What Happens Once MySpace's Deal With Google Ends?

from the then-what? dept

You may recall, that a few years ago, MySpace (or, rather, News Corp.) signed a $900 million advertising deal with Google. The deal guaranteed at least that much in revenue from Google, even if the ads didn’t really earn that much. Basically, Google felt the need to do the deal to keep competitors off of MySpace. However, as people have finally started realizing that advertising on MySpace (or other social networks) isn’t working out, it’s worth noting that the clock is ticking on the deal. There’s still a bit more than a year left on the deal, but Google has been shying away from similar deals, and there’s growing evidence that ads on social networking sites just don’t pay. The Google deal may have helped keep MySpace afloat for the past few years, but without a replacement things may get trickier.

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Companies: google, myspace

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Comments on “What Happens Once MySpace's Deal With Google Ends?”

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R. Miles says:

If MySpace closed down today...

… do you think anyone would care?

Nope. They’d simply move elsewhere. The problem with sites like MySpace stems from corporate decision making.

These decisions treat the website as a revenue system, not a community system.

News Corp expects everyone else to pay for the site, and it appears they’re going to scramble to find another sucker to do so when this deal is up.

I can’t understand why businesses use the web as a revenue generating platform, instead of a useful and effective tool for their business.

MySpace has absolutely no purpose other than to generate revenue. Users find the purpose, and do so because it’s at no cost to them.

I can even speculate 90% of users don’t even know News Corp owns MySpace. As a business, that’s an incredible waste of a potentially powerful tool.

So, when News Corp’s deal is up, there’s a significant chance MySpace will fail because it no longer generates revenue.

But users won’t mind. Many are already leaving for other community sites because apparently MySpace continues to make decisions upsetting current users. Of course, I wouldn’t know as I don’t use MySpace. I can only take part of this information with a grain of salt given it’s been acquired from the web.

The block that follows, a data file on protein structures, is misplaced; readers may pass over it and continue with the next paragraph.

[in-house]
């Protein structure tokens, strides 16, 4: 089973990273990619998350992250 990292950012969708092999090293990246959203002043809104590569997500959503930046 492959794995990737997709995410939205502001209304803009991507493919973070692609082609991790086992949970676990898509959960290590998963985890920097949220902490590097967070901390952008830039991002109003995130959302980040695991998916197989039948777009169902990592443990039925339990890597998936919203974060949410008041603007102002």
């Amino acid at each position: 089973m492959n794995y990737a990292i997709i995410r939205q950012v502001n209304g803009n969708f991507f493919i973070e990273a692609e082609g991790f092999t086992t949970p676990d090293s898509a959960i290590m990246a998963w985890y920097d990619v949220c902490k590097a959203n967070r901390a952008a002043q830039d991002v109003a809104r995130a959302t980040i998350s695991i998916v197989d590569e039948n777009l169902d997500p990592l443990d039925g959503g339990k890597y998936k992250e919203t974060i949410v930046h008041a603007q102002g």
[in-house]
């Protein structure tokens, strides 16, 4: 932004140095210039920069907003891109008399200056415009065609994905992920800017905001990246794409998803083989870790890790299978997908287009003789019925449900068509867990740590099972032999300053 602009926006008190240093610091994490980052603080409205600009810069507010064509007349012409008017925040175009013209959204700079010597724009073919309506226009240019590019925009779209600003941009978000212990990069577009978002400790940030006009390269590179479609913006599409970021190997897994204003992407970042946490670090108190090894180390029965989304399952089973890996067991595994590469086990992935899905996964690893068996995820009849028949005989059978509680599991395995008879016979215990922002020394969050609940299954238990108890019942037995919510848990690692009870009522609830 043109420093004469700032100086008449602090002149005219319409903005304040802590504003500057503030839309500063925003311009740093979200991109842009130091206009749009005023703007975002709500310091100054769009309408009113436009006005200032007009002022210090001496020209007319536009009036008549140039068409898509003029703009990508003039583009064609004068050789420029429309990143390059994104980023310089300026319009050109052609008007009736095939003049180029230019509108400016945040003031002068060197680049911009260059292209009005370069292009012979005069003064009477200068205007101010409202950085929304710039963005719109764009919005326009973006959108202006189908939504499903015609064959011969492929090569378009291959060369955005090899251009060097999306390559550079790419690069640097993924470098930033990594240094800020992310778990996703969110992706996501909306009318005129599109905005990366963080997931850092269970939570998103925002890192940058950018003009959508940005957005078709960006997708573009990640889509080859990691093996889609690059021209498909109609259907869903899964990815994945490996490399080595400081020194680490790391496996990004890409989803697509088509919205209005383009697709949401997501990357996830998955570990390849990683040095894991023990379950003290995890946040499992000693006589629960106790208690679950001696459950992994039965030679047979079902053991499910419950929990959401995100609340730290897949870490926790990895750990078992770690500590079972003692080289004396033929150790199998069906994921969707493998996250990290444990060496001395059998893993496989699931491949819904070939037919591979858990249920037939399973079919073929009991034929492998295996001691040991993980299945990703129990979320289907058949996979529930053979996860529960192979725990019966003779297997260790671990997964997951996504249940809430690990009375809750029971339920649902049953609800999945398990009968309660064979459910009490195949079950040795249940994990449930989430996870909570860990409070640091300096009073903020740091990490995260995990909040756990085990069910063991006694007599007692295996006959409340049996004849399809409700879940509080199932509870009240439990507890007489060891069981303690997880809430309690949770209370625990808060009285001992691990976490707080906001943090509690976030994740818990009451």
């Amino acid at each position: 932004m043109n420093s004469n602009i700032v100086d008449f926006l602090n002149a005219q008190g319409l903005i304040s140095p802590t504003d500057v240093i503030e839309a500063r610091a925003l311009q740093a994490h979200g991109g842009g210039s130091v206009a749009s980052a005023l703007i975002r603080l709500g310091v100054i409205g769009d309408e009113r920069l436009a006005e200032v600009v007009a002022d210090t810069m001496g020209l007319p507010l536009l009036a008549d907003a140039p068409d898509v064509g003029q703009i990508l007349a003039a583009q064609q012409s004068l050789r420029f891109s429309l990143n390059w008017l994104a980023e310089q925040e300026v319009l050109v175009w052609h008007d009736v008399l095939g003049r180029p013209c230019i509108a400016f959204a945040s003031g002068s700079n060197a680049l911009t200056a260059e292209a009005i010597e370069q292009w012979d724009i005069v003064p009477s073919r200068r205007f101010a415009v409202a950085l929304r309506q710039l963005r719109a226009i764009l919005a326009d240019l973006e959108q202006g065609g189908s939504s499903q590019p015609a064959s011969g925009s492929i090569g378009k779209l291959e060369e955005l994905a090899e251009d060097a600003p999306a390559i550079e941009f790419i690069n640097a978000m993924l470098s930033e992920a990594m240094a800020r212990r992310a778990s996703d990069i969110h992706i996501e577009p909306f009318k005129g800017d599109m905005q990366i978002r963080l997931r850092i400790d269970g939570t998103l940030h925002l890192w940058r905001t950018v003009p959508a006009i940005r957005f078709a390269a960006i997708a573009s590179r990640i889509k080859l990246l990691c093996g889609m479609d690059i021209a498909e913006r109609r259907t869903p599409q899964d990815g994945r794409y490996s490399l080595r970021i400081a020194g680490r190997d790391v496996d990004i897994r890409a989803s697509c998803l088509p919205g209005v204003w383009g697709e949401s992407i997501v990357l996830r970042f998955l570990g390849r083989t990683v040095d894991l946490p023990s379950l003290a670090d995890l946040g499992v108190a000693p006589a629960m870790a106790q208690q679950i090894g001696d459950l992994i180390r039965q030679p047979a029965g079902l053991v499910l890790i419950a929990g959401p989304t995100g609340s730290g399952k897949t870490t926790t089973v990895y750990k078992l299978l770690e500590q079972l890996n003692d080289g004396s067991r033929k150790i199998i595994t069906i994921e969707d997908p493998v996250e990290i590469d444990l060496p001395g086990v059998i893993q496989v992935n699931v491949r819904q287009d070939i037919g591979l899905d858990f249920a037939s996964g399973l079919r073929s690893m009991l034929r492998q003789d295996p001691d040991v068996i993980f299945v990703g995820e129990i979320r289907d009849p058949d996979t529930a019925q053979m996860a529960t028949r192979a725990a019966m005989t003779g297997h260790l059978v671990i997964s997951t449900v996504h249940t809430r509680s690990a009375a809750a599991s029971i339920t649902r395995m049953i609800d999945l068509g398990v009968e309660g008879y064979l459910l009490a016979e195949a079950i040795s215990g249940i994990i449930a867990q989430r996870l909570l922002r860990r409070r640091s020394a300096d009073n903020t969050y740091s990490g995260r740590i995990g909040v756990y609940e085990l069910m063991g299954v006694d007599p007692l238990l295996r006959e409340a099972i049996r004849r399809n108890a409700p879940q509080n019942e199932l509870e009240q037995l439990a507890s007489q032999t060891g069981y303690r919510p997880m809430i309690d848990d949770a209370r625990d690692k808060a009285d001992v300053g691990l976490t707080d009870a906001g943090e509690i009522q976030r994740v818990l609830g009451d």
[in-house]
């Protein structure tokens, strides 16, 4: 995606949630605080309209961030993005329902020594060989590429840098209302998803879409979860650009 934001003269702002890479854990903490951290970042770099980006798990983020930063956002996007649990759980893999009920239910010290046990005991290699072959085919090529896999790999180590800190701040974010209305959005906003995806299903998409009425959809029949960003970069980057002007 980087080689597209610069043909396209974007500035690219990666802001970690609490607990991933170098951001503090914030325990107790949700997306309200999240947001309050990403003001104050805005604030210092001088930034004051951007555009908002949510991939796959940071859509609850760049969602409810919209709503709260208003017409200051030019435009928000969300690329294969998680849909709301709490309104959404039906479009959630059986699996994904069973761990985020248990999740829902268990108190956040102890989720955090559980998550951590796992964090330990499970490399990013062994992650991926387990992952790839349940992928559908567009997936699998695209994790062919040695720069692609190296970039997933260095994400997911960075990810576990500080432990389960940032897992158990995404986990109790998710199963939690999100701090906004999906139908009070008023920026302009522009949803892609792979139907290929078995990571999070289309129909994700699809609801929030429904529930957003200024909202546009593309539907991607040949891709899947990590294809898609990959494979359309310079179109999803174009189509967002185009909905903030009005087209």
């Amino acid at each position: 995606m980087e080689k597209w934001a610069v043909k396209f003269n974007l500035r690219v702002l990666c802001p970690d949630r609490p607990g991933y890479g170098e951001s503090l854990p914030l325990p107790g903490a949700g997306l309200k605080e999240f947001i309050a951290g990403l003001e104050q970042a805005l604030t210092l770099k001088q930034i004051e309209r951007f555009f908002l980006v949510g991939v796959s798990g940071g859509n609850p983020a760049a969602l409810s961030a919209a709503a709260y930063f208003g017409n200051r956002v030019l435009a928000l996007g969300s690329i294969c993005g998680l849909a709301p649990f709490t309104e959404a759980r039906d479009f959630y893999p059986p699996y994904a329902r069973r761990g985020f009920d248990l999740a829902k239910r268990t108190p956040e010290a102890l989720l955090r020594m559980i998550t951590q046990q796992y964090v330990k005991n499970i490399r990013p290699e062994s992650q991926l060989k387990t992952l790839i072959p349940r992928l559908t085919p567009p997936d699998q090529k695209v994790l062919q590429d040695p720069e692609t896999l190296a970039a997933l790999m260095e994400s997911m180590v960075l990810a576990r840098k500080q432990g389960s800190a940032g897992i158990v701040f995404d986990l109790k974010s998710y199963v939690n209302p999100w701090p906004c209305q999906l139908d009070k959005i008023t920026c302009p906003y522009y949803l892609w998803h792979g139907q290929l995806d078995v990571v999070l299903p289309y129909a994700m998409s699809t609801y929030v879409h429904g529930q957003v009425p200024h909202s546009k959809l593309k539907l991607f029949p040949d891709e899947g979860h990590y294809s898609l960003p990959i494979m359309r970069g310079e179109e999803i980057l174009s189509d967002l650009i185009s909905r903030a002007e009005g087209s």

What’s even more shocking are businesses continuing to use the web as an advertising platform, failing to realize users are using tools to block them or simply ignoring them, instantly making them worthless.

Users are tired of ads, regardless how well they’re made. And why shouldn’t they be? If they can’t receive the information they look for without forcing a cost on them, they’ll go elsewhere to get it. It happens every day.

I’ll even use a personal example. A few years ago, I use to head to GameSpot for all my gaming information. Yes, it was bombarded with ads, but they were placed outsite the scope of the information I wanted to read.

Then, they changed by placing these ads within the information. Meh, I ignored it and scrolled a bit to continue reading. Annoying, but not as the new system they finally settled with, and that’s page interference. Want to read something? Wait for this timed ad first, then we’ll let you.

I’ve never been to the site again. I didn’t go to GameSpot to read ads. No one goes to a website to read ads. They go to use the page as a tool to do what they want to do.

But to think these pages are designed to make money is laughable. Websites that do this have no clue their website is the ad, and should be used effectively. Techdirt even states “ads=content”, and I agree.

But what Techdirt, and every website out there trying to make money, just doesn’t get is when a change of content is forced upon its user, regardless how well that content is made, users will get upset and leave.

Taking whatever profits the business expected with them.

Advertising, or “forced content switching” (so Mike doesn’t yell at me), is a dying market. It reminds me of the movie “Other People’s Money” when Danny DeVito’s character described the buggy whip makers.

We’re all in the digital era now. New ideas and new methods to generate revenue is necessary.

The problem is, and will be for some time, is the failure to give up making fast revenue rather than focus on generating the same revenue over time, especially when trying to use a tool that may be popular today, but worthless tomorrow.

This is also the reason so many people are fighting about IP and piracy.

It’s fear caused by confusion on how to effectively use the internet as a tool, not a gift horse.

Jacob Fogg says:

Re: You obviously have no clue...